Friday, December 30, 2011

The Weekly Review: 12/12/11 and 12/19/11

My only excuses for this one is that finals took over! But now that’s out of the way I’ve caught up on the six episodes of new anime that I missed. Oh, and during finals time I wrote an essay on Satoshi Kon for my Writing Film Criticism class that I will be introducing to Symposium For Geek sometime in the near future!

Please note: Because it is so close to the holidays I am still pressed for time, so I won’t be posting pictures from every episode of anime for this Weekly Review. See you next week!

Guilty Crown Ep. 10: retraction (Degeneration)

I literally just sat down to watch this episode and I can’t even remember a whole lot of what happened. I know, that’s pretty bad. It might be because Ep. 11 is just so much better that it blows Ep. 10 out of the water, yet at the same time not much really happens. Shu has some form of PTSD from Jun’s death in the previous episode. And what sucks is there is no resolution with Yahiro. I feel like the writers once again threw out their previous plot development and decided to start something new again. This might be a weird theory, but I feel like you could watch certain episodes from the series so far in different orders and it would be a more smooth lineup from what’s been on broadcast. But hey, apparently the end of the world is about to happen with the resonating stone and all that jazz. The editing and pacing in this episode is ridiculous and it made me laugh out loud a few times. Sorry Ep. 10!

Guilty Crown Ep. 11: resonance (Sympathetic Vibration)

Okay, now that Ep. 10 is out of the way we can talk about a real story here. This was a fantastically done episode that deserves some props for finishing off the first… season? Half season? Who knows?

The first great thing to happen is that Shu comes clean about his Void power to all of his friends, explaining why he used them. The apology he gave them was heartfelt and I think it gave some credibility to his character. Of awkward note is Yahiro’s presence and how he wasn’t too upset over his sister’s death. But hey let’s forget about that shall we and let’s dive into Hare’s chest to pull out some bandages!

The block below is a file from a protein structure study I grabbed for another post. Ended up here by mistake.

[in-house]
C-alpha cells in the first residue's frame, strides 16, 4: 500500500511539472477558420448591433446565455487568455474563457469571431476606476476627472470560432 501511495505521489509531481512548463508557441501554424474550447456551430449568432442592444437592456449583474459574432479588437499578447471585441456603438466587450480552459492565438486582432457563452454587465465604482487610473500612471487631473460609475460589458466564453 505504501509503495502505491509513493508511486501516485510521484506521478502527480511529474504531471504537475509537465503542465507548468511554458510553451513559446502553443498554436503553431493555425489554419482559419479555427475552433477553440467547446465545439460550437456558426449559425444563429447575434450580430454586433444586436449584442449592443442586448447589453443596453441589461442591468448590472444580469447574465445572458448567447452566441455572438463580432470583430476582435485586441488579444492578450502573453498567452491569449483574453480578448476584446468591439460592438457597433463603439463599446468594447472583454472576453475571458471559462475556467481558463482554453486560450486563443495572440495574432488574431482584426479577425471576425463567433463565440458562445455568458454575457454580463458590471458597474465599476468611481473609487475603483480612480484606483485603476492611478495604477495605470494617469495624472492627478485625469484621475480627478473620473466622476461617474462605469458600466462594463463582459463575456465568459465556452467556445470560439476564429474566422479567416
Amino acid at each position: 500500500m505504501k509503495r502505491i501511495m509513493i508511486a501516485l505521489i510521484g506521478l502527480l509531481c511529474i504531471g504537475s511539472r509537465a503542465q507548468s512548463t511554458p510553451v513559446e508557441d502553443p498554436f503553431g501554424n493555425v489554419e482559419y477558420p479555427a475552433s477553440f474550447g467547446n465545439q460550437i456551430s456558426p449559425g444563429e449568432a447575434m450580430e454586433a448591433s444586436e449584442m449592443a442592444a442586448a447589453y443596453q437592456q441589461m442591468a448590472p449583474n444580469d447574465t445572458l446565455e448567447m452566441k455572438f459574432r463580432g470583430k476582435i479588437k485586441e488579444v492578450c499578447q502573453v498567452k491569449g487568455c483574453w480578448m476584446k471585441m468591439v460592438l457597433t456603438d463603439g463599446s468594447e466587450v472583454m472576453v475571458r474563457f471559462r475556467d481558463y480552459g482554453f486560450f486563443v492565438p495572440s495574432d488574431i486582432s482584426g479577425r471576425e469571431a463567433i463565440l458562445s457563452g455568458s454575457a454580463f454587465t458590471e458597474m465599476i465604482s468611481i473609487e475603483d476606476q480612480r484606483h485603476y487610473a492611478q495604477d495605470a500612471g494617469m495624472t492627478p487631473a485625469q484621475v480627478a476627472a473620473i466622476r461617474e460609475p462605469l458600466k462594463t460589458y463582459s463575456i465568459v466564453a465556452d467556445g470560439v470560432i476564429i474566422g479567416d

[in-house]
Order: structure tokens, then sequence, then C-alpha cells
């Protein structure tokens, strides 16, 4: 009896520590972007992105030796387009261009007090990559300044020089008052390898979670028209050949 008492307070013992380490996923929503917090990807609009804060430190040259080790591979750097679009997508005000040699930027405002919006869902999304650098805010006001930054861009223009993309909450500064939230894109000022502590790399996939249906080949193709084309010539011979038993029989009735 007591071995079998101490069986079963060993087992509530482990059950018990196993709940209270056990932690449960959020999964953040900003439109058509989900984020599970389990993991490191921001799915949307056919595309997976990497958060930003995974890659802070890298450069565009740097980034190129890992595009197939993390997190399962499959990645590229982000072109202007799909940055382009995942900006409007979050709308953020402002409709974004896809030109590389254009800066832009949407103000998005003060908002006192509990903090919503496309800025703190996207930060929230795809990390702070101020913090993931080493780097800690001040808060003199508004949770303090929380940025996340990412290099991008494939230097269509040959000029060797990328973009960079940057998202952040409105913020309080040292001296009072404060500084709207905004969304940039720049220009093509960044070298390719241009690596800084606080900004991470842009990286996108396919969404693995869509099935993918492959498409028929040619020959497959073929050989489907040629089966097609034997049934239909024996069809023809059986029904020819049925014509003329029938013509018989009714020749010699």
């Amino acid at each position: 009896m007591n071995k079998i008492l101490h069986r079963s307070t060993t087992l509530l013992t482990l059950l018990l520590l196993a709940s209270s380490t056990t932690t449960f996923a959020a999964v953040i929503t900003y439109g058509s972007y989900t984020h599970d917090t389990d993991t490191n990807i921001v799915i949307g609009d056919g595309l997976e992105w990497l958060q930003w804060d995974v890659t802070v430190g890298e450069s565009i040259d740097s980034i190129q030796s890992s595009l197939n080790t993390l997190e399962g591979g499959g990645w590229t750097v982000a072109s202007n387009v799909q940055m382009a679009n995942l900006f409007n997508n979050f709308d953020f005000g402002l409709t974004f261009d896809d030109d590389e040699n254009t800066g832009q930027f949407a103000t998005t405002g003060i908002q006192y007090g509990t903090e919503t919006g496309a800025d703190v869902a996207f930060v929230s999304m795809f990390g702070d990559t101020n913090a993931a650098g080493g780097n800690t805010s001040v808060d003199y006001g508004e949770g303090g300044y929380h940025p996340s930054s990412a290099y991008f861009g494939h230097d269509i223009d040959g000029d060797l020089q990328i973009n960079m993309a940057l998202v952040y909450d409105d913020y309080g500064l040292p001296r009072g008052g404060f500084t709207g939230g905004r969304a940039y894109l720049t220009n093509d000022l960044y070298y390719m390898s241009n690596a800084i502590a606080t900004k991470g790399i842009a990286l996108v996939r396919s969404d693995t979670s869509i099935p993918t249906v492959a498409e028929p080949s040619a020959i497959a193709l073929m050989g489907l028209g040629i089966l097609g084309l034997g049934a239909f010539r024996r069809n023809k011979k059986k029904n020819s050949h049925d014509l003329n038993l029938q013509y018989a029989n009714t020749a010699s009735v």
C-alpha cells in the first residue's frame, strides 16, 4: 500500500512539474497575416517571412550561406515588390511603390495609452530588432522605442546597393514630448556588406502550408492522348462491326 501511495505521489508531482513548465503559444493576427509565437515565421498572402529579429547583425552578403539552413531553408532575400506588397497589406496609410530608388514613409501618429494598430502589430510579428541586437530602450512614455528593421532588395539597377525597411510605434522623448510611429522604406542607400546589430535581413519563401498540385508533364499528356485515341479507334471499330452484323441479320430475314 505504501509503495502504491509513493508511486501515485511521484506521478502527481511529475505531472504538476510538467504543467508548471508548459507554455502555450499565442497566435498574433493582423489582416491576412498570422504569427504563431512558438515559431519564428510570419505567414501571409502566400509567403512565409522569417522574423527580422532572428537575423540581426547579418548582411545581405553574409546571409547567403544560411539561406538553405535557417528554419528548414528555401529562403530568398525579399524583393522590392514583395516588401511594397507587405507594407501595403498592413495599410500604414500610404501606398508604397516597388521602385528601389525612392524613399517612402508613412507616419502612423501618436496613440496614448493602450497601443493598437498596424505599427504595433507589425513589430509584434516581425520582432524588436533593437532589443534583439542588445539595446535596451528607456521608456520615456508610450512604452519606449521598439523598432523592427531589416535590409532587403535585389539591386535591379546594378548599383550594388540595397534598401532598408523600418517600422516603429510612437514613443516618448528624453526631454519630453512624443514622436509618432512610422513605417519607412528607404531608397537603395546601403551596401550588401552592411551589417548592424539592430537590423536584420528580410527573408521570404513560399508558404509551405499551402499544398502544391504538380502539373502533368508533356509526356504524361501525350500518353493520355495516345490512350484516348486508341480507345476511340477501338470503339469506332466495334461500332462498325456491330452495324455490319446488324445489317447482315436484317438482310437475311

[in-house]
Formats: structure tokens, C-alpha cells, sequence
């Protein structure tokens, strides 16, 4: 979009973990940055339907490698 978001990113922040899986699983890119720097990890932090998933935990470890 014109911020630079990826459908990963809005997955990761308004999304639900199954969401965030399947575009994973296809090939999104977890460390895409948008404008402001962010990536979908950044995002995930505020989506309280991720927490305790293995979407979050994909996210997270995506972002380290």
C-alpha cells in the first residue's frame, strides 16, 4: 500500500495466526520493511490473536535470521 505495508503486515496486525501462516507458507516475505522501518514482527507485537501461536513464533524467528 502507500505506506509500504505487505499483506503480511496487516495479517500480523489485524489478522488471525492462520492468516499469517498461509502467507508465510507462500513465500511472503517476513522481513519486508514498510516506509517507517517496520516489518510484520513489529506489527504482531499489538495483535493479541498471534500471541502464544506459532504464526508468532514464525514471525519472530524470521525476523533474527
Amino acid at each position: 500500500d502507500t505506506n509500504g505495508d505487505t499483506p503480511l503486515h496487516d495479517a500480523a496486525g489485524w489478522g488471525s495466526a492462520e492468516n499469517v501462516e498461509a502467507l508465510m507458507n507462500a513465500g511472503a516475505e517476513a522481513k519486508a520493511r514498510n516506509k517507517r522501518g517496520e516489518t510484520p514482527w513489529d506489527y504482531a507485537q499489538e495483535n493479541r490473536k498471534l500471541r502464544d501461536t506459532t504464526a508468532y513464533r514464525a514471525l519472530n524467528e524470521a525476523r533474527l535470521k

Okay it’s not that funny but it’s certainly nice to see what Hare’s void can do. She can repair robots and bridges… and probably people too!?

Anywho, the resonating stone from the previous episode is turning everyone into crystals and it’s pretty bad. Until of course Inori begins to sing and her powers resonate throughout the city. Everyone’s disease begins to shatter away and it’s all because of Inori’s love and trust in Shu to come and help Funeral Parlor. It was fairly shocking to see that guy, I don’t know what his name is, come out of nowhere and pull Inori’s void from her chest. It was an entertaining cliffhanger to an episode that was well put together.

The best thing about the episode is when Shu and the gang are travelling down the highway to reach what I presume to be GHQ. As Inori sings Shu uses the void of each of his friends to get them safely to their destination. The music is beautiful and really matches the overall tone of the episode. Or at least the second half of it.

Many things happened in this episode that solidify characters like Dan and Daryl’s father to be complete throwaways. I kind of wish that maybe their characters could have been developed more so I could have felt something when they were killed. Also, the head scientist guy taking over wasn’t very clear either because his character had barely been developed as well. But let’s say you were to take my theory seriously and watch Guilty Crown in an order that was focused entirely on the main story. The character progression would have made these characters more meaningful if we saw them every episode.

Anyway, next week’s episode should be rather good regarding the extreme cliffhanger from this week. Hmm, what will happen!

Chihayafuru Ep. 11: The Sky is The Road Home